The UK Supreme Court has resoundingly held that the UK Government may not serve the Article 50 notice withdrawing from the European Union without an Act of the UK Parliament giving the necessary parliamentary authorisation.
However, the decisive result (8:3 of the full 11 judge panel) may have limited political fallout in practical terms, given the position taken by Theresa May last week when she confirmed that the UK Parliament will have a vote on the terms of any Brexit deal negotiated. The likely outcome is a short-form Act, although the political theatre will no doubt be interesting.
However, buried in the detail, there are some interesting points. First, the court proceeded on the assumption that, once served, the Article 50 notice is irrevocable. This point was conceded by the UK Government. The reason for this concession was primarily political, as the legal question of whether or not the notice is revocable is a question of European law which would have to be decided by the Court of Justice for the European Union (CJEU). It would not be politically palatable for this UK Government to be seeking a reference to the CJEU!
Meanwhile, proceedings have been commenced in Ireland to seek a reference to the CJEU on precisely this point. A finding that the Article 50 notice was revocable by a Member State serving it, would change the negotiating dynamic. The UK could then, theoretically, say if it did not like the exit terms offered that it would revoke the notice and remain a member of the EU after all. Any such volte face would require a profound change in the political climate, but stranger things have happened. It remains to be seen whether, and at what speed, these Irish proceedings will progress.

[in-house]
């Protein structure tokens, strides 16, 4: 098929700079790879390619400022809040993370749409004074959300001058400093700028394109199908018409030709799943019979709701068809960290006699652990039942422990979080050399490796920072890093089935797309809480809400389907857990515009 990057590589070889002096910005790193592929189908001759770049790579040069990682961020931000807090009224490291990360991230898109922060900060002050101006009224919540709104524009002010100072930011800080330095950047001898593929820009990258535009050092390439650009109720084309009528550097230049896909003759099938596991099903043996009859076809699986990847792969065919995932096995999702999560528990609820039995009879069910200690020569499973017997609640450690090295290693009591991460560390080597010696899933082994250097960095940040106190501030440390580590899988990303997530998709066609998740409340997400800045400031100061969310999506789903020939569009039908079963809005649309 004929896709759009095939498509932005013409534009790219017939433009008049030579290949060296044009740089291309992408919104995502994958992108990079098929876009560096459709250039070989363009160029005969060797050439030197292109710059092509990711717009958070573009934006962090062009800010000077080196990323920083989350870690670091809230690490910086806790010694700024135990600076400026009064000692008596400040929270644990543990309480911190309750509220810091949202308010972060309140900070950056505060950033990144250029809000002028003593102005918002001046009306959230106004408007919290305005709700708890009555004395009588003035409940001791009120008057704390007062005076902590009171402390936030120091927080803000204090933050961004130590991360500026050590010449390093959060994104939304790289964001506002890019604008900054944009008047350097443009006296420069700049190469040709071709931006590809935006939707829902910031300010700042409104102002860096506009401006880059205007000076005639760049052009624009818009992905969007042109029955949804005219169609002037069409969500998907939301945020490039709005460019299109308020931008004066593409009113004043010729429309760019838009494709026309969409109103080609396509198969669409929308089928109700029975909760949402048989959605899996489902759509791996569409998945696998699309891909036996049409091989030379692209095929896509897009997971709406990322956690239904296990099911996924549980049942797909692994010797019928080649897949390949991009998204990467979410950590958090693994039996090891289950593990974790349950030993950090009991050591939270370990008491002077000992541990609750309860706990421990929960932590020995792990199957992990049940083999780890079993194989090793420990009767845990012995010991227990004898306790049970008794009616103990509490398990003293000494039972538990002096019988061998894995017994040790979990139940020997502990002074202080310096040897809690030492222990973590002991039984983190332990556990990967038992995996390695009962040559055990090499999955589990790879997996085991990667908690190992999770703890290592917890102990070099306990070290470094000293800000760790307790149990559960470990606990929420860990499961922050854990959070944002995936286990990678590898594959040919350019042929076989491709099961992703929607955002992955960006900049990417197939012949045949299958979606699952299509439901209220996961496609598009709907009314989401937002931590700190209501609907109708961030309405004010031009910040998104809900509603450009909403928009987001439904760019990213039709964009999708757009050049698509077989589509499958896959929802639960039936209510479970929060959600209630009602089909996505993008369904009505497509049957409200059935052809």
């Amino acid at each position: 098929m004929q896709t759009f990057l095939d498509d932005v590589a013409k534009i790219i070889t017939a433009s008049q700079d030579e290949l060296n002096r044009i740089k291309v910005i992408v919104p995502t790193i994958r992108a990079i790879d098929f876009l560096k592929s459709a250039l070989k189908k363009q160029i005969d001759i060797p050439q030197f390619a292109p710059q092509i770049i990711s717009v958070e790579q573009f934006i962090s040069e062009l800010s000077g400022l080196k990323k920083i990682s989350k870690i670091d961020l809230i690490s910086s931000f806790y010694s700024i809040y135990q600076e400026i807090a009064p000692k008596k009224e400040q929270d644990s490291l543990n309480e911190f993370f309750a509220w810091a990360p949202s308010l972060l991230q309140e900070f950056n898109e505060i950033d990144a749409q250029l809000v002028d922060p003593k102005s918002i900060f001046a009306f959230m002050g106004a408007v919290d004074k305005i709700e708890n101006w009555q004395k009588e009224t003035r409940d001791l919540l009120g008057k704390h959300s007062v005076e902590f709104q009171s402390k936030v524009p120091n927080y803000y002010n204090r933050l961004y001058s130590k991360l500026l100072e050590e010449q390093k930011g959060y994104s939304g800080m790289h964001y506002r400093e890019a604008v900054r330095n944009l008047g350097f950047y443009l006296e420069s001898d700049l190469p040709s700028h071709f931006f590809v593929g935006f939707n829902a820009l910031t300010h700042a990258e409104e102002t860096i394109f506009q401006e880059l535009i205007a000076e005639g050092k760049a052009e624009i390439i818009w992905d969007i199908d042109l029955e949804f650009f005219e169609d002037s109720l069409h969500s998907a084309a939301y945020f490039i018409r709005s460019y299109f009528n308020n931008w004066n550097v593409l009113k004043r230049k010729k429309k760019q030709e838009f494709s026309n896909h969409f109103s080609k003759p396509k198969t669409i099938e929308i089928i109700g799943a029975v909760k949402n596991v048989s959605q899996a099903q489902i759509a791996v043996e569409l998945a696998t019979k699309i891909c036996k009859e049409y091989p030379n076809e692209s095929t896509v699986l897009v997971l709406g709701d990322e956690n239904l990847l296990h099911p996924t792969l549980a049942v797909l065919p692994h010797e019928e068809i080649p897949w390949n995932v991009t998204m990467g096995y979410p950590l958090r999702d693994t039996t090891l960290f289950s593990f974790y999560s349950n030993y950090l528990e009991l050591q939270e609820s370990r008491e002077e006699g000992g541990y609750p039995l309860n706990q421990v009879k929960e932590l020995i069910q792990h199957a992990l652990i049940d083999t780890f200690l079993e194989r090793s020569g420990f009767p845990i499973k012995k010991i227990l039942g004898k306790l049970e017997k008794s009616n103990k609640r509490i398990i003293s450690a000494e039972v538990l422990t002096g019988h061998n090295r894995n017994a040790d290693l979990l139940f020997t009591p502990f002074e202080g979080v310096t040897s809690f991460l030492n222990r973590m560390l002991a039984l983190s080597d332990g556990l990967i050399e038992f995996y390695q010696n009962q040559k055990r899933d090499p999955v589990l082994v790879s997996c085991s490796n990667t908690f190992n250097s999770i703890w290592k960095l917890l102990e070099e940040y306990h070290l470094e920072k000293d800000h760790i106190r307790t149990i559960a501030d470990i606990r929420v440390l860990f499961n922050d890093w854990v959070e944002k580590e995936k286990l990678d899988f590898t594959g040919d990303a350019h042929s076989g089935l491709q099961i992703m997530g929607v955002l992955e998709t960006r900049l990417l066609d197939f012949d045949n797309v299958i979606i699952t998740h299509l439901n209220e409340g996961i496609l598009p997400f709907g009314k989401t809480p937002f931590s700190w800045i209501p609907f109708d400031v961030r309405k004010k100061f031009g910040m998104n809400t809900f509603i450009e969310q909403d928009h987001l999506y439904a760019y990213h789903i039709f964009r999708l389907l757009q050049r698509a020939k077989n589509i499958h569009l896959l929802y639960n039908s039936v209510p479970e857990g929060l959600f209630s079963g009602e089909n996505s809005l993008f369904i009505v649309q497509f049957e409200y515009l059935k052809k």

The other point of Irish interest is the treatment of the various cases commenced in Northern Ireland. The court found that it did not need to express a view on whether the Northern Ireland Act separately required primary legislation to authorise service of the Article 50 notice. This is because of the conclusion it reached on the main question requiring primary legislation by the UK Parliament.
However, the court unanimously rejected the argument that the terms of the Northern Ireland Act required the consent of the Northern Ireland Assembly to any withdrawal from the EU. This view flowed from the clear terms of the Northern Ireland Act itself, which gives a right to the people of Northern Ireland to decide by poll whether they should...